Based on more than 20 years of experience and 25,000+ hours spent utilizing mobile and social media, Mobile for Good: A How-To Fundraising Guide for Nonprofits is a comprehensive 256-page book packed with more than 500 best practices. Written on the premise that all communications and fundraising are now mobile and social, Mobile for Good provides step-by-step how-tos and best practices for writing, implementing, and maintaining a mobile and social fundraising strategy for your nonprofit.
More than any other mobile payment processing technology, mobile wallets have the greatest possibility for transforming fundraising, but the technology and its implications are not well understood in the nonprofit sector. Many incorrectly assume that mobile wallets are only for processing payments at retail establishments by swiping their smartphones, but mobile wallet services are increasingly also offering digital wallet services, i.e., the ability to make payments online. How the technology works is that a user downloads a mobile wallet app and then enters their credit card information inside of the app or through the wallet service’s website. The credit card information is stored and users can then swipe and tap to pay at brick and mortar locations, or in the case of online payment processing, click or tap to add a payment to their wallet to have the payment automatically added to their credit card bill.
This minor tweak in payment processing eliminates both the need to carry credit cards and to enter contact and credit card information when purchasing a product online or making an online donation. Since many mobile and online donors often give impulsively or are pressed for time, this simplification of the donation process could be transformational. In fact, mobile wallets could be the greatest advancement in mobile and online fundraising that the nonprofit sector has ever experienced.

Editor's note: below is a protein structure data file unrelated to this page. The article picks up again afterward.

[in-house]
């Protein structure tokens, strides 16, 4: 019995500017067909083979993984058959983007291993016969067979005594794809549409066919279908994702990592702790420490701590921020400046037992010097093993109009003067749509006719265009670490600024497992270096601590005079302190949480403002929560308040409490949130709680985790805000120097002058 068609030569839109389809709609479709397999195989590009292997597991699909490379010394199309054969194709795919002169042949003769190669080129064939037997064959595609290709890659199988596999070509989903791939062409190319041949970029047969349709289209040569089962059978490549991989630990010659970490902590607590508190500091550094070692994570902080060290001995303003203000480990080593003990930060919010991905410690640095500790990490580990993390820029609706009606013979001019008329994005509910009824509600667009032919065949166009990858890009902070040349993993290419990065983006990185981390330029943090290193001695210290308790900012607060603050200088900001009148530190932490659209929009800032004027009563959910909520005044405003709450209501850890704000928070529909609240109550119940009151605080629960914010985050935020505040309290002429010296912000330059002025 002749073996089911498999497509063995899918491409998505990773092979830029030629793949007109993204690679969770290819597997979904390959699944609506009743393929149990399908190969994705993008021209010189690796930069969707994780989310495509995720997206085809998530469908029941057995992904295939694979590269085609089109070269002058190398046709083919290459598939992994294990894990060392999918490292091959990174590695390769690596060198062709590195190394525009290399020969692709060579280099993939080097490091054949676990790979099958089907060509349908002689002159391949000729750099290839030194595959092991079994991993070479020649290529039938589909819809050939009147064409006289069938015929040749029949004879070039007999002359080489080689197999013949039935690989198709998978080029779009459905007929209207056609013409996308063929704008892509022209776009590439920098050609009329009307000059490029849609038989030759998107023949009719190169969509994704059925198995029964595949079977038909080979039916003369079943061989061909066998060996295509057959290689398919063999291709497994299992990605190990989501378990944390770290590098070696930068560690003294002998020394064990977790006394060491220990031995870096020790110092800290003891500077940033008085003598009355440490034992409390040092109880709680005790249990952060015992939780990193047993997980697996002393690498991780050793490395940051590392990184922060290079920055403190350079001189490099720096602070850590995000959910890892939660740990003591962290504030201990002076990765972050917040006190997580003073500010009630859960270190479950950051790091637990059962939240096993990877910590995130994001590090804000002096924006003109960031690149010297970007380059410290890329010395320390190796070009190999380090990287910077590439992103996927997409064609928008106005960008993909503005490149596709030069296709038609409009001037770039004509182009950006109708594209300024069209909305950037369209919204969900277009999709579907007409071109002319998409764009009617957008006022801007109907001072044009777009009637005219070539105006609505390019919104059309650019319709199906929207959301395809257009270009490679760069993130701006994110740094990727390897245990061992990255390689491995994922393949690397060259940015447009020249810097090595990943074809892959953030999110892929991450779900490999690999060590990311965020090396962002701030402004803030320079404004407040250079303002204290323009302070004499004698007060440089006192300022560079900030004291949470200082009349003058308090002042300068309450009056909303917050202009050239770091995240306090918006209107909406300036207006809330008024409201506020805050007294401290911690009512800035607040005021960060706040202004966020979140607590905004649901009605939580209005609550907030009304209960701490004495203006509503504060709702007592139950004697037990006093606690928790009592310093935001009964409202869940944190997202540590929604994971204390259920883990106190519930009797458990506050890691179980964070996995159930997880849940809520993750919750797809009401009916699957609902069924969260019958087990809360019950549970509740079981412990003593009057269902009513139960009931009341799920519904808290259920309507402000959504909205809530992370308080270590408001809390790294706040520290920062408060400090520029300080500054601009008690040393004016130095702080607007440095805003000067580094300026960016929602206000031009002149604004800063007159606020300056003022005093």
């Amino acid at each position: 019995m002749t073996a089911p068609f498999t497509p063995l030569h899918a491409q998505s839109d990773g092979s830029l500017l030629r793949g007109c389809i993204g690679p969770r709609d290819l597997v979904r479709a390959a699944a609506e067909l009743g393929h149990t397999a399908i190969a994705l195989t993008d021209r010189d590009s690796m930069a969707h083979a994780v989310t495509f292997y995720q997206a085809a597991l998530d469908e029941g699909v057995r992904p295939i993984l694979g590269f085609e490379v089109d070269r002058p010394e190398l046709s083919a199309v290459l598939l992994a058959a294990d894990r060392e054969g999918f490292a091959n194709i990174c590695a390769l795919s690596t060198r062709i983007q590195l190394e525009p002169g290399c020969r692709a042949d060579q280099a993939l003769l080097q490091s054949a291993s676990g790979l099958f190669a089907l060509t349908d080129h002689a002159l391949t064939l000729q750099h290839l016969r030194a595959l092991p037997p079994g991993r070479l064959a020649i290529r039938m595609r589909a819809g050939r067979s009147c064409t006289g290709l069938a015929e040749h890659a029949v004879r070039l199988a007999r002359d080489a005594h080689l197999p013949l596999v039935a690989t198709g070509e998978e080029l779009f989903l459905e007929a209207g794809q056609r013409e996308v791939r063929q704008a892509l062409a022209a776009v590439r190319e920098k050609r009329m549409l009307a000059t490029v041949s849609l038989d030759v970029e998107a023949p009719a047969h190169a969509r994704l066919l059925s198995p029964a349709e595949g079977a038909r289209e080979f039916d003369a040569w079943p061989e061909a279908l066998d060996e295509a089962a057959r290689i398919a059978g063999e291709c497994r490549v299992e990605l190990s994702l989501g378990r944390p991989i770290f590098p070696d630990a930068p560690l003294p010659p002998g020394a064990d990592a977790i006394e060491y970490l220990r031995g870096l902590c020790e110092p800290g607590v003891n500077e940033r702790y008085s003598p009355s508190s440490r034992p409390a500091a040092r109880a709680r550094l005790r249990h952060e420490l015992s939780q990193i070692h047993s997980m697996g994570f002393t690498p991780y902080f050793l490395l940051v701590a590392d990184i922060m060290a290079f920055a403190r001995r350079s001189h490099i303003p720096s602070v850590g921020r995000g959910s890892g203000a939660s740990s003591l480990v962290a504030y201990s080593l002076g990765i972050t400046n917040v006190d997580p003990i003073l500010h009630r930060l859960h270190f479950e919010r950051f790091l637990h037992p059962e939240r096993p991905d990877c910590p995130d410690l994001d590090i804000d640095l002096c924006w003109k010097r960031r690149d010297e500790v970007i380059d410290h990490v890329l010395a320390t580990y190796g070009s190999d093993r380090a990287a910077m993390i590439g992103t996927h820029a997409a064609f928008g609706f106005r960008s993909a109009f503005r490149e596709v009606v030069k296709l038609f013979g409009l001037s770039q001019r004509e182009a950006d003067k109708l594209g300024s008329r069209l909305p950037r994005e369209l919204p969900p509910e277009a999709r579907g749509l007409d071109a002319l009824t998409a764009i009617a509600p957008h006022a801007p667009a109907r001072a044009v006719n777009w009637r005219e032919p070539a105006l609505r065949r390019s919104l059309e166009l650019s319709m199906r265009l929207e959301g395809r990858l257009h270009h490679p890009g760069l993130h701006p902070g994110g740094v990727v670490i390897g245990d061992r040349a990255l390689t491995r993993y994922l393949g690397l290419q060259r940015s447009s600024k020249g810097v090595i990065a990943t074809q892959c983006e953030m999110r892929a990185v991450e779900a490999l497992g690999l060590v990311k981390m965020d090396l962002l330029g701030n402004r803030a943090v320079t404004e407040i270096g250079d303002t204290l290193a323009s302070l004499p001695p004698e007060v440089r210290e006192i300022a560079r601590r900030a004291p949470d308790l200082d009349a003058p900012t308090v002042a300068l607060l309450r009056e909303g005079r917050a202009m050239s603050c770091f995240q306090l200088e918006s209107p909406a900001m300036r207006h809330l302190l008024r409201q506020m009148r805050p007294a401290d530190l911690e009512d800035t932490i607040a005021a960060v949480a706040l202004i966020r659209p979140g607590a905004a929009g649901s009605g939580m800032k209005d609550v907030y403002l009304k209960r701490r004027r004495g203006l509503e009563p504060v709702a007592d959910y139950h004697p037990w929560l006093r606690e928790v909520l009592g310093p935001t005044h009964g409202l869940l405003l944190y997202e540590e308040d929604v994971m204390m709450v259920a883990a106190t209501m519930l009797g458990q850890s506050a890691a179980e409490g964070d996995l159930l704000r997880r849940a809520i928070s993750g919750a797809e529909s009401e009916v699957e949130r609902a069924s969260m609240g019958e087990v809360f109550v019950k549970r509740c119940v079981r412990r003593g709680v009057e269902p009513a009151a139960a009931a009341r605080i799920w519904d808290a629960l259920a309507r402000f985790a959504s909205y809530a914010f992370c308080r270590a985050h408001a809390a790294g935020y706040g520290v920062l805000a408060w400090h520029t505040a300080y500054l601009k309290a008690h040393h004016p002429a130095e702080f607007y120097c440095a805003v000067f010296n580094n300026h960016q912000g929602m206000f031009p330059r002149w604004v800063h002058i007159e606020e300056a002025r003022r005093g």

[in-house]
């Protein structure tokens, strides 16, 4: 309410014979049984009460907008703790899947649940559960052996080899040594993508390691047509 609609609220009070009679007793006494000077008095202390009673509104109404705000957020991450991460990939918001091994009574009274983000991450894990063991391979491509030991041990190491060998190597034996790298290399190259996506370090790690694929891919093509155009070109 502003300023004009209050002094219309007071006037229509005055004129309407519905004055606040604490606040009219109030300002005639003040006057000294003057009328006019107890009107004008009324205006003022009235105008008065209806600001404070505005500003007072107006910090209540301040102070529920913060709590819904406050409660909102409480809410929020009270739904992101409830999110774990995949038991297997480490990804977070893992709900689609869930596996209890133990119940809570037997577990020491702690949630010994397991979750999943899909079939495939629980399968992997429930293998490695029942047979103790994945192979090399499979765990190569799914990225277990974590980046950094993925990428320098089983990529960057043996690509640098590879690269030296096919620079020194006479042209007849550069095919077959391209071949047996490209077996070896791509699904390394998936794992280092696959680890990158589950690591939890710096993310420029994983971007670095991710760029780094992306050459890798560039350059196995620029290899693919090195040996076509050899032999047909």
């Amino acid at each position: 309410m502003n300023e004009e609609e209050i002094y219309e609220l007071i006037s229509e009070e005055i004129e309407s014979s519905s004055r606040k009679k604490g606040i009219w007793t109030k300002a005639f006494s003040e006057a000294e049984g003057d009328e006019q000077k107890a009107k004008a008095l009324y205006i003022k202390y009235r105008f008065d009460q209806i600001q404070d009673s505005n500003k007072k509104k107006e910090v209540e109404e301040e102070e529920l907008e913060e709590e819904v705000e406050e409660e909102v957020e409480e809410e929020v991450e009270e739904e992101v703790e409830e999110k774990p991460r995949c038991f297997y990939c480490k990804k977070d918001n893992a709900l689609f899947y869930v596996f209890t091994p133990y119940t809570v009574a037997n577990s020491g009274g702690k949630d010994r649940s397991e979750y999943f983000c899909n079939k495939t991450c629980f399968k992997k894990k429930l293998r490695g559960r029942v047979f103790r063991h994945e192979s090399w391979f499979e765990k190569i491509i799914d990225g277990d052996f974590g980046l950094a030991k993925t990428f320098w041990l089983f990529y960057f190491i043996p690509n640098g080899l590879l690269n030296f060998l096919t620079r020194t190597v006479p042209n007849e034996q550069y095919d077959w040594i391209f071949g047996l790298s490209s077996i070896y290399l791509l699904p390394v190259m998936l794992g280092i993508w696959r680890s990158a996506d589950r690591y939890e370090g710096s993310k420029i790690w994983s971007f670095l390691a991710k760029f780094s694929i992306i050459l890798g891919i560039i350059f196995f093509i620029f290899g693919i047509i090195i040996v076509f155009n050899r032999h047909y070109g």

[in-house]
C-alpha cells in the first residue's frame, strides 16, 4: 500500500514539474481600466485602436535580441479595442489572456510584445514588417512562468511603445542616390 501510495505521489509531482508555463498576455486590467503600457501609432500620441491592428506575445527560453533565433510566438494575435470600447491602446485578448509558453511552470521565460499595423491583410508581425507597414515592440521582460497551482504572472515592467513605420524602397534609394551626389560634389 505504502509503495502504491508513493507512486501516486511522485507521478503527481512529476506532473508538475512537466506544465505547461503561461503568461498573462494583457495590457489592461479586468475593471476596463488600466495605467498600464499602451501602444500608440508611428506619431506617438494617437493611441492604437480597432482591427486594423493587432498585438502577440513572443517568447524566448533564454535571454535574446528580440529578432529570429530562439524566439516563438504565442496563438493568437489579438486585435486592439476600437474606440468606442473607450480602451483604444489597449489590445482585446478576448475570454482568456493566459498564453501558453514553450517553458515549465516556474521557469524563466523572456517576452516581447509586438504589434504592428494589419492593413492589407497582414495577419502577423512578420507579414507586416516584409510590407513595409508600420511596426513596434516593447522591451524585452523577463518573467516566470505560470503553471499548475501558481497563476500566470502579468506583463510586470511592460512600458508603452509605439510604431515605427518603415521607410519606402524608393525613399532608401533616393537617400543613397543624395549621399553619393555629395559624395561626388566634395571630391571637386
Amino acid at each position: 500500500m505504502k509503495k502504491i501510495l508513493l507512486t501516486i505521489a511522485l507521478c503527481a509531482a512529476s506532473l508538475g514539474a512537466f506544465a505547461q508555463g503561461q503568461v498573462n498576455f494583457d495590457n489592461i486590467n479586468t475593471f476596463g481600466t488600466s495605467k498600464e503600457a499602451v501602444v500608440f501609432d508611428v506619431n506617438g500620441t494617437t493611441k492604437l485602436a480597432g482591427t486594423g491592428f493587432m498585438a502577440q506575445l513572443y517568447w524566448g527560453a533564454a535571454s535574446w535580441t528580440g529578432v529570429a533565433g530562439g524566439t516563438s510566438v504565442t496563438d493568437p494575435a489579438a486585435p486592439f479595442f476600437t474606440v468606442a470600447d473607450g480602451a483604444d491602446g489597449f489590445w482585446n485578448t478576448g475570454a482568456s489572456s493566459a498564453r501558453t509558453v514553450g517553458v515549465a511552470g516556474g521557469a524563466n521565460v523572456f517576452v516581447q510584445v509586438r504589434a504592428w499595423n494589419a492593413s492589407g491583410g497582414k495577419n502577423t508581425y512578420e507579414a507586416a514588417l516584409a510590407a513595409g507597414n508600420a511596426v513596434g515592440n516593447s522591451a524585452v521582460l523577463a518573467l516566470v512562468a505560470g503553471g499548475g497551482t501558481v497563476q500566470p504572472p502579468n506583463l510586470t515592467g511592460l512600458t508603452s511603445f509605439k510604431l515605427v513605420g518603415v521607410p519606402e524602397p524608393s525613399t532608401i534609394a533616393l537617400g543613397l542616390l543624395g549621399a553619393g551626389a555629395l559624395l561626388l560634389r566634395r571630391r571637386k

Of all the mobile wallet services – Visa, Isis, PayPal, Passbook – Google Wallet is the pioneer for online donation processing. They were the first, and as this book went to press, the only digital wallet service to offer “Donate” buttons that nonprofits can add to their website and to their YouTube Channel. In fact, in 2013 Google replaced Google Checkout with Google Wallet, and odds are that they will integrate Google Wallet into Google+ in the near future as well.
Not to be outdone, Facebook is also rumored to be working on a mobile and digital wallet service. And while PayPal-branded donate pages are not the best option for online donation processing, their mobile and digital wallet service could become widely used since the company already has more than 130 million active registered users. In the near future, it is very likely that your donate page will not ask donors to choose which credit card they want to donate with, but rather, which wallet service.
Thus, it’s also likely that in the future many of the current companies who offer online and social fundraising and crowdfunding software, like Network for Good, Razoo, and Indiegogo, will partner with mobile wallet services. It’s also possible that future text-to-give campaigns will be empowered by mobile wallets rather than mobile carriers. Currently, a service called TapFunder allows users to text a keyword and short code to receive a link to a mobile-optimized page where donors can enter contact and credit card information to make a donation, rather than have the donation added to their mobile phone bill.
Imagine if instead donors were sent a link to a mobile-optimized page that featured an “Add to Wallet” donate button where all that was required on the part of the donor to complete the donation was one tap to add the donation, a tapped entry of their wallet password, and a second tap to confirm their donation. Take that even further and imagine a mobile alert sent by a nonprofit in a time of crisis that links to a mobile-optimized page where donors can tap to add a donation to their wallet.
Once a nonprofit begins to imagine and conceptualize how mobile and digital wallets can be used to streamline mobile and online fundraising processes, the next step is experimentation and early adoption; as always, the early adopters tend to have the highest fundraising success. That said, mobile wallets have yet to be widely adopted by consumers and donors, but one in three Americans now voice that they would prefer to leave their purse or wallet at home when going out shopping or for entertainment and instead bring their smartphone for payment processing if more brick and mortar businesses offered the capability to do so.
When you combine that trend with soaring smartphone sales and the ease of digital wallet payments and donations, it’s clear that the days of plastic credit cards, checks, and cash will soon be behind us and relegated to history.